11 Common Things Whose True Purpose You Didn’t Know (and Neither Did I)
In our daily lives, we are surrounded by lots of objects that seem so common we don’t even stop to think why they are really needed and how they appeared.
We at MUMY BEAR decided to enlighten you and tell you about the extraordinary purposes of the most ordinary things.
11. Donut hole
This snack so frequently consumed in modern cities is, in fact, hundreds of years old. Today confectioners can make delicious pastries of any shape and size. But in the past, it used to be difficult to get the edges and the middle of a pie equally baked. That is why bakers came up with this shape that didn’t cause any problems.
10. The frit band and dots
The frit is a black band running along the edges of a windshield. It is essentially a baked-in ceramic paint and has several functions. Firstly, it protects the urethane sealant that holds the glass in place from ultraviolet rays. Secondly, it conceals the dirt that gathers along the edges of the glass. As for the dots, they provide a visually pleasing transition from the black frit band to the transparent glass. They also create a more even temperature distribution during the manufacturing of windshields.
It would seem that this object has only one purpose, suggested by its very name. However, it’s not as simple as that.
Dark glasses were invented by Arctic peoples as a means of protecting their eyes from dazzling snow. They became particularly widespread among the judges in 12th-century China who wore them to hide their real emotions from witnesses.
8. Notebook margins
Originally, margins were not made to provide space for teachers’ outraged notes.
The truth is that books in the past often fell victim to mice and rats who liked to gnaw on paper. In order not to let the rodents eat parts of information along with the paper, people started to leave empty spaces at the edges, where damage was most likely to occur.
7. Dimples on golf balls
The first golf balls were absolutely smooth. With time, however, golf players realized by trial and error that the balls with the best properties were old, scuffed, and cracked ones. So they kept using the same old balls for years.
Manufacturers noticed this tendency and started producing artificially aged dimpled balls.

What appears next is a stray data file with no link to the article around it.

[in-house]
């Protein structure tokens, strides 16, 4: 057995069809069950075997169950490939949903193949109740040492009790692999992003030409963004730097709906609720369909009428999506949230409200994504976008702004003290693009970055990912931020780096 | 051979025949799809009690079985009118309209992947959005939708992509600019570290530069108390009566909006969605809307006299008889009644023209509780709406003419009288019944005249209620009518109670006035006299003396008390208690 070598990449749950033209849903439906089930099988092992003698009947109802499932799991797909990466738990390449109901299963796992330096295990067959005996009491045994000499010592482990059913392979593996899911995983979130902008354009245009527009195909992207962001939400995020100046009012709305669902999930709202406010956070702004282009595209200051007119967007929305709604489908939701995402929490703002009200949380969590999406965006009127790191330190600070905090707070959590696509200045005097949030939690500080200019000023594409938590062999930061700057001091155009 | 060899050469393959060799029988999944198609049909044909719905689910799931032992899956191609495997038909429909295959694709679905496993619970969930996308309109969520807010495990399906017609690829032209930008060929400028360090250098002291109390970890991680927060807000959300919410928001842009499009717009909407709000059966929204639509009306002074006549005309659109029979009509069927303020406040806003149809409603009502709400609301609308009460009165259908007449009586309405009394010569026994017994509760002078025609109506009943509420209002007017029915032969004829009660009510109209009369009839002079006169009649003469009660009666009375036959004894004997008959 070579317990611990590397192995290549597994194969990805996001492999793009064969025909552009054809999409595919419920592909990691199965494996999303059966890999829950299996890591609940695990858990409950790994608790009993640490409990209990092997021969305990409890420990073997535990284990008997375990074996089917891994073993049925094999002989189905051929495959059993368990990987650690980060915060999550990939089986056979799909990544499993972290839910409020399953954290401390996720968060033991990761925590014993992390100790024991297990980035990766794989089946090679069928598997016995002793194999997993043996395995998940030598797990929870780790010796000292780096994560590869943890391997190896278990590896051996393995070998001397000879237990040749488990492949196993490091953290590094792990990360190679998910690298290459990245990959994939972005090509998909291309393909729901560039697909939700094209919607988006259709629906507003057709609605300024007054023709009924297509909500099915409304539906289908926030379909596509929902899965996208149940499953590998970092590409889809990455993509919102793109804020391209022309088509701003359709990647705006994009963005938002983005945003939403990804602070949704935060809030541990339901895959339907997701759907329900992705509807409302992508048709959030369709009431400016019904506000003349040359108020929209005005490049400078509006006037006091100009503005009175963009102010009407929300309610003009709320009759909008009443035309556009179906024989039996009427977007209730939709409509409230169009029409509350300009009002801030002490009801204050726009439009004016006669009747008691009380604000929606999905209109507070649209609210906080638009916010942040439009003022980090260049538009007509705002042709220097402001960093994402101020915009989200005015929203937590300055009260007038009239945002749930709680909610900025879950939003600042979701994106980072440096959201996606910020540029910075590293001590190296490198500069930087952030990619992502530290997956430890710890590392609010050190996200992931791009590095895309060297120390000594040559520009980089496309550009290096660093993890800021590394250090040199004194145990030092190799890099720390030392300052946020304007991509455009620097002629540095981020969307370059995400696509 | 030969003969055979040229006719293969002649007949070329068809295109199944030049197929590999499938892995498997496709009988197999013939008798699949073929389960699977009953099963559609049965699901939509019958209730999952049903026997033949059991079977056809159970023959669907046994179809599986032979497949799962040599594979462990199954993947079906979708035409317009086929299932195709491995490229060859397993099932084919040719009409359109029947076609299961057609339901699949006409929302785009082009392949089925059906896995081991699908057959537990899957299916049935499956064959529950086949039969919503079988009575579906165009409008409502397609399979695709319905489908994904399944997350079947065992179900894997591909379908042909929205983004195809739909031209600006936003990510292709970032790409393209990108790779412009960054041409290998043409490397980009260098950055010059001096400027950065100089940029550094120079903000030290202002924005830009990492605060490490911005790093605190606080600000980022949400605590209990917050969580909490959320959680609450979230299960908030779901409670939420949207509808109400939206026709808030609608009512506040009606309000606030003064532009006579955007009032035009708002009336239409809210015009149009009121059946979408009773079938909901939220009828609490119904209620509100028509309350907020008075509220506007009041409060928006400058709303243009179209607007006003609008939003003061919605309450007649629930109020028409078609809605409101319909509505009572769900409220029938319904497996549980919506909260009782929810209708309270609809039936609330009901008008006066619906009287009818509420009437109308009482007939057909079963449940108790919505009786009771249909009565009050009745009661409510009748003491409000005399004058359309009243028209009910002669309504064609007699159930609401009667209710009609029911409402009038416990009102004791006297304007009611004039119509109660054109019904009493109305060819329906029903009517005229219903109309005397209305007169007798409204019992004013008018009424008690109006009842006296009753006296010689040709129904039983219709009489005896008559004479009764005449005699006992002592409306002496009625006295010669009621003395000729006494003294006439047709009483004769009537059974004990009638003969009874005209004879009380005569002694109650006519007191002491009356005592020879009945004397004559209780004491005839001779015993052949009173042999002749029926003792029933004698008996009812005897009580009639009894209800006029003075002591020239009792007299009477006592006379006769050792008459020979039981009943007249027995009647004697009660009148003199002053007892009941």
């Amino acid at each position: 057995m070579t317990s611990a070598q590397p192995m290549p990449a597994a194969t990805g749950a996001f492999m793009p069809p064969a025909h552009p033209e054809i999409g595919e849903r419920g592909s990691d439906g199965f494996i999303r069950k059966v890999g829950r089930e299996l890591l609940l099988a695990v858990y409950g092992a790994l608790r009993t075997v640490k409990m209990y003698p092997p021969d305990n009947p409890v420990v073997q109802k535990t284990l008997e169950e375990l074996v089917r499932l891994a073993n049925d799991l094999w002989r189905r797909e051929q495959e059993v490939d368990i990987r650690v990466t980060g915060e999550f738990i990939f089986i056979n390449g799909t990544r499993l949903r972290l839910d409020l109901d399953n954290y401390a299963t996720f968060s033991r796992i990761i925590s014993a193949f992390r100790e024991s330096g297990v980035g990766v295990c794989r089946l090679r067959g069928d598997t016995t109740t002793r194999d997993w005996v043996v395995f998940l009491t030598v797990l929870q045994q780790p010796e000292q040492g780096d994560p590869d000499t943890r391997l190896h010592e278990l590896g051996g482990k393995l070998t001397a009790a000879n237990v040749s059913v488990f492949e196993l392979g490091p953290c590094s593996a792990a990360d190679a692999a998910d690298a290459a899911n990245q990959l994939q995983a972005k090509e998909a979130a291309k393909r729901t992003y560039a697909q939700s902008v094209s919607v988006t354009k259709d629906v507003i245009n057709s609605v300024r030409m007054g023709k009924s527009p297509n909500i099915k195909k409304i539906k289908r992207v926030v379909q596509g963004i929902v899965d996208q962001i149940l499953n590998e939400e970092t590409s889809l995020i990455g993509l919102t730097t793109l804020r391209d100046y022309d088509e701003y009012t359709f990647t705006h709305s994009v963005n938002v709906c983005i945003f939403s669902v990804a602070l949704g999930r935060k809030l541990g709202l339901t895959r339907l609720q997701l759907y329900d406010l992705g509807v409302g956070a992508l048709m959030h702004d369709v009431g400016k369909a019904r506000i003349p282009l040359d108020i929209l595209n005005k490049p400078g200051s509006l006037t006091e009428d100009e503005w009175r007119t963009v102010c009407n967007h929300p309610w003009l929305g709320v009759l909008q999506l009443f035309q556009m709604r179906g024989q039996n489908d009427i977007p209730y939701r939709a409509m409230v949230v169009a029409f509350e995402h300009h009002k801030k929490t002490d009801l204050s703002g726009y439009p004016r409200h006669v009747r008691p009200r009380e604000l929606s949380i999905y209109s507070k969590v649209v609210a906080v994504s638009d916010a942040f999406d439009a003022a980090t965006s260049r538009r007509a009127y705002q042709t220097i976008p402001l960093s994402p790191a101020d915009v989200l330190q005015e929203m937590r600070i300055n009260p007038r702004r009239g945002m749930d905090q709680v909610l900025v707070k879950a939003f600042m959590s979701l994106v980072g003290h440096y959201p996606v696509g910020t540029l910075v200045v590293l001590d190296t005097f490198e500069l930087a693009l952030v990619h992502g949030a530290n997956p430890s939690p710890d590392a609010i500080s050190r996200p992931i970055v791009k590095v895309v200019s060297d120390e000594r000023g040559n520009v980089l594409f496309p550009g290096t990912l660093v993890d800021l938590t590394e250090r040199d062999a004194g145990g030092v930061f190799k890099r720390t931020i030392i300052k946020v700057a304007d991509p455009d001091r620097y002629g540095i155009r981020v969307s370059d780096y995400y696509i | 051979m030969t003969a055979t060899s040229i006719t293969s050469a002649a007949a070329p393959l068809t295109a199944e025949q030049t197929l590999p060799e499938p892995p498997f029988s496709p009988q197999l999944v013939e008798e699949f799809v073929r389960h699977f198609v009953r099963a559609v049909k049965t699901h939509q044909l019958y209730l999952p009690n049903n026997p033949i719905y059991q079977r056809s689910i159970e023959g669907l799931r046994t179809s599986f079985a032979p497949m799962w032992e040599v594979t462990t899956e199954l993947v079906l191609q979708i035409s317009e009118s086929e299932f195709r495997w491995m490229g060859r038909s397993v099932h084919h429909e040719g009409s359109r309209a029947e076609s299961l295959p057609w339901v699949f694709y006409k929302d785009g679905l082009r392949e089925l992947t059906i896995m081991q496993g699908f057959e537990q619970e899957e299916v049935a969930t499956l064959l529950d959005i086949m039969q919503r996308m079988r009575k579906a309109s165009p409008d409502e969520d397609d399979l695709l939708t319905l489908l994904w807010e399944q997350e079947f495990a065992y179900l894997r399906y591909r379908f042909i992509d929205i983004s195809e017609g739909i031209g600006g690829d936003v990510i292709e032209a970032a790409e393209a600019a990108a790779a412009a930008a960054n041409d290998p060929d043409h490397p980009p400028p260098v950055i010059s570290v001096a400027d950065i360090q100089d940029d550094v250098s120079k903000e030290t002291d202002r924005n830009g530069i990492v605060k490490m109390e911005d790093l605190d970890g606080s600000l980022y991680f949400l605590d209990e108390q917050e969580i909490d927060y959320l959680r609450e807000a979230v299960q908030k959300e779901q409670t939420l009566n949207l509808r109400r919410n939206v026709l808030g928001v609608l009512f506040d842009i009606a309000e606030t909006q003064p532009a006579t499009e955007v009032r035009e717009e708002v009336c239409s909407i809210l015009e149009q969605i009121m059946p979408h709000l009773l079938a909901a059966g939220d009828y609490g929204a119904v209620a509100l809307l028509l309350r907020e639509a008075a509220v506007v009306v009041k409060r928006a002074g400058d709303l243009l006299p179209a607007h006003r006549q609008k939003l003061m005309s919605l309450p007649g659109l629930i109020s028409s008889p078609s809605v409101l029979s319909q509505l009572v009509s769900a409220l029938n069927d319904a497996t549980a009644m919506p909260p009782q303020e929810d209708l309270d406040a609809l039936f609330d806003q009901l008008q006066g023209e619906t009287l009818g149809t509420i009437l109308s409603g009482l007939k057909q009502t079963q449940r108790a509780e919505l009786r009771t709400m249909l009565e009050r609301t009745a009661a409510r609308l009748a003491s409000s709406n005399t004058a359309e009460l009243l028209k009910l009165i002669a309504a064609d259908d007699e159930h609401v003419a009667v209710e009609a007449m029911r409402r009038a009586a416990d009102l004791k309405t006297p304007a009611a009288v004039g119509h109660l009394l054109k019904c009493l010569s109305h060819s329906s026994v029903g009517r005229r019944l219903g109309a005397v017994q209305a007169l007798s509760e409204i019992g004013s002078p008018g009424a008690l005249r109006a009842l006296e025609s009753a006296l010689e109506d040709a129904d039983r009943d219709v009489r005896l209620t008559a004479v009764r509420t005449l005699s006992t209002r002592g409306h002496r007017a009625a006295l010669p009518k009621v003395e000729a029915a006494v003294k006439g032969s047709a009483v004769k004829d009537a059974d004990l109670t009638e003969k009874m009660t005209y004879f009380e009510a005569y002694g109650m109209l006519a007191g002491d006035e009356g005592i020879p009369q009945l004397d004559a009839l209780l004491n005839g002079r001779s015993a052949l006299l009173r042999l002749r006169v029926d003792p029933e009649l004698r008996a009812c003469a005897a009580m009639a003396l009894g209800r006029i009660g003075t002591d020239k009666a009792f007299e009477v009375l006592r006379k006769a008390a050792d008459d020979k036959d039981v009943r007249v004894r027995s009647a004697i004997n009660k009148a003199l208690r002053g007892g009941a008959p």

6. Half belts
This small piece of cloth or leather can be seen on the backs of many coats and jackets. Half belts first appeared on military greatcoats centuries ago. At that time, greatcoats were immensely wide and had to be tailored with pieces of cloth. At night, half belts could be unstrapped and the greatcoat could be used as a blanket. Times have changed, but half belts still remain.
5. Holes in padlocks
Padlocks are often used to lock doors and gates outside, so they quickly get out of order because of rain.
When that happens, some simply buy a new lock. Few people know the purpose of the small hole in the bottom: it is made for pouring engine oil inside. After this simple procedure, the key will again turn in the lock without any difficulty.
4. Stripes on headphone jacks
You surely have noticed that all headphone jacks have 2 or 3 stripes on them. They aren’t made just for decoration: there are wires going to both headphones from every stripe, and if they weren’t there, you would only hear sound coming from one of the headphones.
3. Ridged edges of coins
Grooves on the edges of coins appeared in the early 16th century. At that time, people would often cut off small amounts of precious metal from coins to sell, and then they’d pass on the damaged coins at full value. To counter this practice, a special process known as reeding was introduced. It consisted of carving a series of grooves on the edges of coins so that it would be easy to see if a coin had been tampered with. Hardly anyone clips coins nowadays, but reeding remains a long-standing tradition.
2. Nail cuticles
If you take good care of your hands, you probably know what a cuticle is: the hard layer of skin at the base of a nail. Most people get rid of it by cutting it every now and then to get a perfect look, but that would be wrong.
This tiny area of skin is actually there to protect nails from infection. When the skin is removed, your nail is left exposed with a tiny wound. This allows bacteria and fungus to sneak in. Cutting your cuticles may seem like a way to get a flawless manicure, but it doesn’t benefit your nails in any way and might be really harmful.
If you were wondering why there is an R with a circle around it next to some trademarks, the answer is quite simple. It just means that the preceding trademark is officially registered with the US Patent & Trademark Office. Basically, this registration gives the trademark owner not just the right to use ® on their products but also to sue anybody who tries to infringe on the trademark.